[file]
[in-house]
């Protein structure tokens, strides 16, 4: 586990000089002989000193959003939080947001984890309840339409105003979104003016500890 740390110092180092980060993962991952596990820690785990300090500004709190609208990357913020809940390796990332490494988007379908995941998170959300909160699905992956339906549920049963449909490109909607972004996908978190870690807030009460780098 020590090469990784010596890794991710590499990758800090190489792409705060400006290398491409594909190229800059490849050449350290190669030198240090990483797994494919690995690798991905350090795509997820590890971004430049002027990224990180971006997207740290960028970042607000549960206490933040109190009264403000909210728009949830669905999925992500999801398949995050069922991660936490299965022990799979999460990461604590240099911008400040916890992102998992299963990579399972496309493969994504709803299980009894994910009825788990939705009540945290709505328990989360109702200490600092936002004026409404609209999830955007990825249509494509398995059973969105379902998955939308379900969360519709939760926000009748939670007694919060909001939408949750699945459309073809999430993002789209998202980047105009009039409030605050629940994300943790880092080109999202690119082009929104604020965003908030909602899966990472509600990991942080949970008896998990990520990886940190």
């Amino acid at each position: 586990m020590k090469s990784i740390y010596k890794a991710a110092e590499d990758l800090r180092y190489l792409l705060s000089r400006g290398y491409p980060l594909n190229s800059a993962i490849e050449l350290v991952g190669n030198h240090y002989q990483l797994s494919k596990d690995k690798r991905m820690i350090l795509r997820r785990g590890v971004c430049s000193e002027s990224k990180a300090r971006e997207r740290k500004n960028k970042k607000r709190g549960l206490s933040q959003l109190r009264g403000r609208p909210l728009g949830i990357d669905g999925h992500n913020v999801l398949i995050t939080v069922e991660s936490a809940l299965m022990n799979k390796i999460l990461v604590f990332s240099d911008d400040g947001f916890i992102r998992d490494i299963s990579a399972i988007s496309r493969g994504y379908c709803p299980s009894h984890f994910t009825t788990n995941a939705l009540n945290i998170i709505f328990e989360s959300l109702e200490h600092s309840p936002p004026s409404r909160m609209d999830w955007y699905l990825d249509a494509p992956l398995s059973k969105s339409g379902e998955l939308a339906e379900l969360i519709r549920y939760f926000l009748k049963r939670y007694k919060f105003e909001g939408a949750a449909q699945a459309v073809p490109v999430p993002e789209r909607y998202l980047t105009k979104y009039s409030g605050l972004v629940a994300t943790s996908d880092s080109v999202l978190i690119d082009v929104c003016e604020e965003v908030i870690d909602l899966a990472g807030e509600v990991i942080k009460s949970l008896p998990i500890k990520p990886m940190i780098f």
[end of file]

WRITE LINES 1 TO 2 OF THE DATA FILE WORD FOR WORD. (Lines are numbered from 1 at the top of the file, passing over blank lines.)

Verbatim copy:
[in-house]
């Protein structure tokens, strides 16, 4: 586990000089002989000193959003939080947001984890309840339409105003979104003016500890 740390110092180092980060993962991952596990820690785990300090500004709190609208990357913020809940390796990332490494988007379908995941998170959300909160699905992956339906549920049963449909490109909607972004996908978190870690807030009460780098 020590090469990784010596890794991710590499990758800090190489792409705060400006290398491409594909190229800059490849050449350290190669030198240090990483797994494919690995690798991905350090795509997820590890971004430049002027990224990180971006997207740290960028970042607000549960206490933040109190009264403000909210728009949830669905999925992500999801398949995050069922991660936490299965022990799979999460990461604590240099911008400040916890992102998992299963990579399972496309493969994504709803299980009894994910009825788990939705009540945290709505328990989360109702200490600092936002004026409404609209999830955007990825249509494509398995059973969105379902998955939308379900969360519709939760926000009748939670007694919060909001939408949750699945459309073809999430993002789209998202980047105009009039409030605050629940994300943790880092080109999202690119082009929104604020965003908030909602899966990472509600990991942080949970008896998990990520990886940190």